Thanks to those New York files and my father’s FBI file, I’ve added a lot to my memories of my parents as teachers, and as members of the Teachers Union and the Communist Party. I’ve also gone way beyond my family’s story, as one thing after another led me deeper into the details of what happened to teachers and other civil servants in New York and many other cities in the 1950s.

This blog will be adding to the history at the web site www.dreamersandfighters.com, which also has video clips from a planned documentary and current developments relating to the teacher investigations. The focus at Dreamers & Fighters and here at Snoops & Secrets is on taking a clear look at what happened to thousands of lower and mid-level government employees during the McCarthy years.

Along the way, it will also explore the joys of prying information, on those investigations and others, out of government agencies, especially when the information tends to make the agencies look worse than the people under investigation. That’s the case with the New York teachers. A decade before Freedom of Information legislation (FOIA) the teachers and their supporters were making the case for civil liberties and open records while the Board of Education and the city’s Law Department twisted themselves into pretzels trying to insist they were saving democracy while violating some of its basic tenets.

Fast forward to the 21st century, and a half-century or so of FOIA. You can get a lot of good information by filing FOIA requests, but both federal and state FOIA processes are ludicrously cumbersome. And FOIA exemptions are pretty much designed to let any agency deny you anything it feels like denying you. They gotta let you have something, but if they don’t wanna give it to you, for whatever reason, there’s a FOIA exemption that says you ain’t gonna get it.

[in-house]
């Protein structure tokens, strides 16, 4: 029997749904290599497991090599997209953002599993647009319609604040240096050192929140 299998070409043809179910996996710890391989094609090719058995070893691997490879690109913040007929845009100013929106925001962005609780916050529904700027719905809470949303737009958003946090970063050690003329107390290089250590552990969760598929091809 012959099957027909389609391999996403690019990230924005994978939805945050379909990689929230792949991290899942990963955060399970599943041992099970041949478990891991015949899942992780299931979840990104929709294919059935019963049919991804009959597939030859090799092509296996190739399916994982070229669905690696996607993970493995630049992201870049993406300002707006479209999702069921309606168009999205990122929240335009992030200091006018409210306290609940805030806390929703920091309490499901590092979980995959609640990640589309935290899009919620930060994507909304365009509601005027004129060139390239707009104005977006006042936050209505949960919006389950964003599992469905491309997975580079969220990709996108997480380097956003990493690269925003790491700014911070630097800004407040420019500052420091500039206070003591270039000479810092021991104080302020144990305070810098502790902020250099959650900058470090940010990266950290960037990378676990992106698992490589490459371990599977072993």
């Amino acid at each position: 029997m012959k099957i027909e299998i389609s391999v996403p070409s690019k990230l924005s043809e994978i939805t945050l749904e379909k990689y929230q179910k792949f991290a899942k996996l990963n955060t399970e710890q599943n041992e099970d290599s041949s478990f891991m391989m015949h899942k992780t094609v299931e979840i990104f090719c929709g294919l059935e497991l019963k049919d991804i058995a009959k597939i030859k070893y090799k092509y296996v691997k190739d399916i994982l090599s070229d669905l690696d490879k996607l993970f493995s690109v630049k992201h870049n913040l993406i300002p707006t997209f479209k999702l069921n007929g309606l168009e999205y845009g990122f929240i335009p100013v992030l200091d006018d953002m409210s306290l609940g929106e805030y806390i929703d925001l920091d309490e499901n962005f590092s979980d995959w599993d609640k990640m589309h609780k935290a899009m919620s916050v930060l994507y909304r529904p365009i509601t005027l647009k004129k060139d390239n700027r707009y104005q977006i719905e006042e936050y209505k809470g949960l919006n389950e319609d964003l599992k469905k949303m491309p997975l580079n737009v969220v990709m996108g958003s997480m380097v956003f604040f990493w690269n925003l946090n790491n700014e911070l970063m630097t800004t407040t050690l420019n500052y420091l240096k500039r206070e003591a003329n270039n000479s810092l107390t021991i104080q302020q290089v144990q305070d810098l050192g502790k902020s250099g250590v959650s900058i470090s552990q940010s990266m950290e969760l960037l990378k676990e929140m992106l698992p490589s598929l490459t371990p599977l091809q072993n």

That’s proved true in a court case I filed (briefs and decisions at  www.dreamersandfighters.com/current.aspx#court ) demanding that the Municipal Archives open full access to that Anti-Communist Series without forcing researchers to sign away their First Amendment rights. For its part, the FBI is equally touchy, especially on identifying informants and other people.  

The inherent and unavoidable tension between privacy and open records is no excuse for what government agencies choose to hold back, whether under FOIA exemptions or by trying to impose prior restraint on what researchers can publish.

In any case, there are open materials on the New York teacher investigations at the Municipal Archives and at other archives, along with records on what happened in other cities. We’ll be exploring much of that information here…..